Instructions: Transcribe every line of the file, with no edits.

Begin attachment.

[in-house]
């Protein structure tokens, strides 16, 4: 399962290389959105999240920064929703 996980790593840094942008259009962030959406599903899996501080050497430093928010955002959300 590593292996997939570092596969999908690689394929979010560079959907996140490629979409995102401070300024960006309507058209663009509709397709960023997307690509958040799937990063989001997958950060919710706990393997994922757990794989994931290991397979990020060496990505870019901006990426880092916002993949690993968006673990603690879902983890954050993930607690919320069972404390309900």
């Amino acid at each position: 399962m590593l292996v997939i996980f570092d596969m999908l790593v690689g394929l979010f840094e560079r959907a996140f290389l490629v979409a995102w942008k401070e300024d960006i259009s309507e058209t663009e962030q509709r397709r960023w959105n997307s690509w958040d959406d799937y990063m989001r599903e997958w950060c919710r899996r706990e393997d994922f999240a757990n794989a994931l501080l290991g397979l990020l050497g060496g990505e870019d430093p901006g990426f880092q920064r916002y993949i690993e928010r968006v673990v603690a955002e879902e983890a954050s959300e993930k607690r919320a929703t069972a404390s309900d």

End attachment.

[in-house]
């Protein structure tokens, strides 16, 4: 399962290389959105999240920064929703 996980790593840094942008259009962030959406599903899996501080050497430093928010955002959300 590593292996997939570092596969999908690689394929979010560079959907996140490629979409995102401070300024960006309507058209663009509709397709960023997307690509958040799937990063989001997958950060919710706990393997994922757990794989994931290991397979990020060496990505870019901006990426880092916002993949690993968006673990603690879902983890954050993930607690919320069972404390309900």
């Amino acid at each position: 399962m590593l292996v997939i996980f570092d596969m999908l790593v690689g394929l979010f840094e560079r959907a996140f290389l490629v979409a995102w942008k401070e300024d960006i259009s309507e058209t663009e962030q509709r397709r960023w959105n997307s690509w958040d959406d799937y990063m989001r599903e997958w950060c919710r899996r706990e393997d994922f999240a757990n794989a994931l501080l290991g397979l990020l050497g060496g990505e870019d430093p901006g990426f880092q920064r916002y993949i690993e928010r968006v673990v603690a955002e879902e983890a954050s959300e993930k607690r919320a929703t069972a404390s309900d």